I'll begin with the article. At the center of the Holocaust education "debate" is the question of whether and how effective learning about the Holocaust can be if students are not also learning about antisemitism and Jewish culture and religion. Observing a  lesson at the Illinois Holocaust Museum & Education Center, Horn took issue with a docent's explaining to students that for German Jews in the 1930s and 40s, "'all of a sudden, things changed'" (Smith, 28).

As Horn further contemplated this characterization, discussed it with a museum official, and explored the museum itself, she realized that the museum inadvertently reinforced this falsehood. 
All of a sudden, things changed. Kelley Szany, the museum’s senior vice president of education and exhibitions, had told me that the museum had made a conscious decision not to focus on the long history of anti-Semitism that preceded the Holocaust, and made it possible. To be fair, adequately covering this topic would have required an additional museum. But the idea of sudden change—referring to not merely the Nazi takeover, but the shift from a welcoming society to an unwelcoming one—was also reinforced by survivors in videos around the museum. No wonder: Survivors who had lived long enough to tell their stories to contemporary audiences were young before the war, many of them younger than the middle schoolers in my tour group. They did not have a lifetime of memories of anti-Semitic harassment and social isolation prior to the Holocaust. For 6-year-olds who saw their synagogue burn—unlike their parents and grandparents, who might have survived various pogroms, or endured pre-Nazi anti-Semitic boycotts and other campaigns that ostracized Jews politically and socially—everything really did 'suddenly' change. (28)
Given the authenticity of the perspectives the museum did share, Horn saw all the more reason for incorporating the study of antisemitism itself: people, especially young people, needed not to understand the Holocaust as an event so historically rootless, distinct, and isolated that it could never happen anywhere again.
At another Holocaust education event, after conversations with various Holocaust educators revealed to her that little or nothing was taught about Judaism and Jewish culture, Horn broached the topic with Kim Klett, a Holocaust educator with an organization called Echoes and Reflections.
I asked Klett why no one seemed to be teaching anything about Jewish culture. If the whole point of Holocaust education is to 'humanize' those who were 'dehumanized,' why do most teachers introduce students to Jews only when Jews are headed for a mass grave? 'There’s a real fear of teaching about Judaism,” she confided. “Especially if the teacher is Jewish.' . . .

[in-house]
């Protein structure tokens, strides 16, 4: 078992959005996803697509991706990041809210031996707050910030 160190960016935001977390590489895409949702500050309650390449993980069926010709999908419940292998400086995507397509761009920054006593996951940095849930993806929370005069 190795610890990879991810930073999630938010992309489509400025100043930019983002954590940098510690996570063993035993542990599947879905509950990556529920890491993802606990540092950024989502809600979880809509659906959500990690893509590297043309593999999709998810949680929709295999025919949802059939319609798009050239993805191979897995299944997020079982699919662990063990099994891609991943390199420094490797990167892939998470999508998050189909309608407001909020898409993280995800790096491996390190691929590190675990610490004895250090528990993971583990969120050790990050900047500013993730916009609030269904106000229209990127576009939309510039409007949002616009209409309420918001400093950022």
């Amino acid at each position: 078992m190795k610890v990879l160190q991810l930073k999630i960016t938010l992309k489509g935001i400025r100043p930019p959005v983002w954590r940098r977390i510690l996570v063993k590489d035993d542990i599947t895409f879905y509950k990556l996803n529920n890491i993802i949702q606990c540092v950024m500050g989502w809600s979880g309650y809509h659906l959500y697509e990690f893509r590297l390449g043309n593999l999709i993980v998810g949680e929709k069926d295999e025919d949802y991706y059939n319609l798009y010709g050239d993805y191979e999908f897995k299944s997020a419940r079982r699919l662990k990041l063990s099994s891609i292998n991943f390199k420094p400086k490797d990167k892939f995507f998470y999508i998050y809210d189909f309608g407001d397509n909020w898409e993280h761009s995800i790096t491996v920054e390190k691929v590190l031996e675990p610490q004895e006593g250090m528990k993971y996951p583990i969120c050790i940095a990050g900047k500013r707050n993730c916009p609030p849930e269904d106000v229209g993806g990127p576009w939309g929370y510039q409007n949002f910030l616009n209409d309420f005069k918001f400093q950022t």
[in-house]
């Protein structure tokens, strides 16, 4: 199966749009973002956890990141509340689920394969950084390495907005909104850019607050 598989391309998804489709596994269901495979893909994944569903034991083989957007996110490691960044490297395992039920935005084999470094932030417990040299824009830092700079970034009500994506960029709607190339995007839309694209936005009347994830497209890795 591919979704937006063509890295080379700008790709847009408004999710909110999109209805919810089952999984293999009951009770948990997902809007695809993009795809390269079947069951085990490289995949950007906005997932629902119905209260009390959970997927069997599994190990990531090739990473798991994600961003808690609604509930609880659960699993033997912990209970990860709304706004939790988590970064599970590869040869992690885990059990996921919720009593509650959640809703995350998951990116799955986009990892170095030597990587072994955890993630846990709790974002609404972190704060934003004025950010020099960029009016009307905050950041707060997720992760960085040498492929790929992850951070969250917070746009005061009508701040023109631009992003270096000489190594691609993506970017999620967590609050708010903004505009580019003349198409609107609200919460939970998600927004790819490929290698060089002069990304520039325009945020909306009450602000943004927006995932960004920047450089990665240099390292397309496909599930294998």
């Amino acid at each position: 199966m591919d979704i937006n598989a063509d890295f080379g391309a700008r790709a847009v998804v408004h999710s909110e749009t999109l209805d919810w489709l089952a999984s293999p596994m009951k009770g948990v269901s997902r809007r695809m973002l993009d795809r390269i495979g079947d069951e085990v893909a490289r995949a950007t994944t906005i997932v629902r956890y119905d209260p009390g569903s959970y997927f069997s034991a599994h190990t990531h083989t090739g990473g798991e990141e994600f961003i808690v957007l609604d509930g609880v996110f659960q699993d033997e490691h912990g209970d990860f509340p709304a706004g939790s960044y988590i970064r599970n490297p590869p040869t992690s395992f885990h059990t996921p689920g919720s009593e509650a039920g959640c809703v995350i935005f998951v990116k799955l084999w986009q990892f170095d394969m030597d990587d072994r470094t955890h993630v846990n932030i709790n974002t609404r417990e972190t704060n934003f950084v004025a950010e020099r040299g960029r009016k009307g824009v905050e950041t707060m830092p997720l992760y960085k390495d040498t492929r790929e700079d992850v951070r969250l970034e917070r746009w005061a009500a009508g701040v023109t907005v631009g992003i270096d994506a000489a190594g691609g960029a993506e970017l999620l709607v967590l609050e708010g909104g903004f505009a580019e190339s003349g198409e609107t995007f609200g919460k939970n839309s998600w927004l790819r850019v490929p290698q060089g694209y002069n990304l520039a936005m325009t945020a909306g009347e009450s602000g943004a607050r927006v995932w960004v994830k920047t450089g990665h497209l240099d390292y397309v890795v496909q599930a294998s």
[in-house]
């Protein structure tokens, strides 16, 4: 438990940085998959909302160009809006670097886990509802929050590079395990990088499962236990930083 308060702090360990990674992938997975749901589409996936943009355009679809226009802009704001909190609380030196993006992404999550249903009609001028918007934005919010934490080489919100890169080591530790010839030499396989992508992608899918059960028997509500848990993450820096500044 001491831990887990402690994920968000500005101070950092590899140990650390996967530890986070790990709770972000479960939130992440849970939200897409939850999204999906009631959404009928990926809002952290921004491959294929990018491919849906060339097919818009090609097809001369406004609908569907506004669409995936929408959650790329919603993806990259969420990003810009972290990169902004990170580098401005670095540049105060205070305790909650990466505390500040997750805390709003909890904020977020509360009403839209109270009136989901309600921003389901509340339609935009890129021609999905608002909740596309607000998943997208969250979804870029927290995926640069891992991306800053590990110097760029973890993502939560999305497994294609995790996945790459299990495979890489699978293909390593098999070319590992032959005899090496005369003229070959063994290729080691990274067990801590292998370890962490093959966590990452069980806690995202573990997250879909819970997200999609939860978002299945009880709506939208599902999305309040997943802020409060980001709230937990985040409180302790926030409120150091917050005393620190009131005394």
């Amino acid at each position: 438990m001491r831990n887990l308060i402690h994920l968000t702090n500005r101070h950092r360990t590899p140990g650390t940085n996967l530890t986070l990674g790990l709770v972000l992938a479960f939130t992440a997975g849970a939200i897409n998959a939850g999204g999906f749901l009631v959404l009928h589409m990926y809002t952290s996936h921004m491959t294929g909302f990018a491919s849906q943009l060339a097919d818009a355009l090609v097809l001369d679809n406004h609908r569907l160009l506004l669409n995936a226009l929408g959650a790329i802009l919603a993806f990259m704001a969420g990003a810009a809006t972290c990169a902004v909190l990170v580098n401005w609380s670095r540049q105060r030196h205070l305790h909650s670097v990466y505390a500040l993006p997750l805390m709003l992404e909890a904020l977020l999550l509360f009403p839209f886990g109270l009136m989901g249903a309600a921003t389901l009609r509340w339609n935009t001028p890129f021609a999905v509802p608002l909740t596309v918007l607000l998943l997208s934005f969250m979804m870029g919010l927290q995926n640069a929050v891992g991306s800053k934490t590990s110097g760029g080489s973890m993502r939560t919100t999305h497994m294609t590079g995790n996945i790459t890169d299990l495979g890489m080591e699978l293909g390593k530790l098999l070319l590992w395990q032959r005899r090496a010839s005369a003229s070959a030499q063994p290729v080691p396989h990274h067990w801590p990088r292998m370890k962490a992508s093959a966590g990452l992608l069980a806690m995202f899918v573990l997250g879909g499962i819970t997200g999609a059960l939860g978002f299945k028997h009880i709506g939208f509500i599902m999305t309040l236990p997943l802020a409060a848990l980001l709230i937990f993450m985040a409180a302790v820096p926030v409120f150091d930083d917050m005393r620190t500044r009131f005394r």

'Because the teachers are afraid that the parents are going to say that they’re pushing their religion on the kids.'

But Jews don’t do that, I said. Judaism isn’t a proselytizing religion . . . This seemed to be yet another basic fact of Jewish identity that no one had bothered to teach or learn.

Klett shrugged. 'Survivors have told me, "Thank you for teaching this. They’ll listen to you because you’re not Jewish,"' she said. Which is weird.'

'Weird' is one way to put it. . . . anti-Semitism is so ingrained in our world that even when discussing the murders of 6 million Jews, it would be 'pushing an agenda' to tell people not to hate them, or to tell anyone what it actually means to be Jewish. . . .. (37-38)

Reading this passage reminded me of the last place I'd encountered such a rejection of Jewishness because it was Jewishness: in the section of The Sabbath World, where Judith Shulevitz explains that many Christian groups dedicated to the idea of observing Sabbath were just as dedicated to having "their" Sabbath bear as little resemblance to the Jewish Sabbath as possible.

Finally, Horn suggests that the fact that a number of Holocaust museums point visitors away from thinking of post-Holocaust Jewish lives and antisemitism in favor of promoting activism and vigilance on behalf of others may itself contribute to the problem:

The Dallas Museum***** was the only one I visited that opened with an explanation of who Jews are. Its exhibition began with brief videos about Abraham and Moses—limiting Jewish identity to a “religion” familiar to non-Jews, but it was better than nothing. The museum also debunked the false charge that the Jews—rather than the Romans—killed Jesus, and explained the Jews’ refusal to convert to other faiths. It even had a panel or two about contemporary Dallas Jewish life. Even so, a docent there told me that one question students ask is “Are any Jews still alive today?”


I couldn’t blame the kids for asking. American Holocaust education, in this museum and nearly everywhere else, never ends with Jews alive today. Instead it ends by segueing to other genocides, or to other minorities’ suffering. (In Dallas, these subjects took up most of two museum wings.) This erasure feels completely normal. Better than normal, even: noble, humane.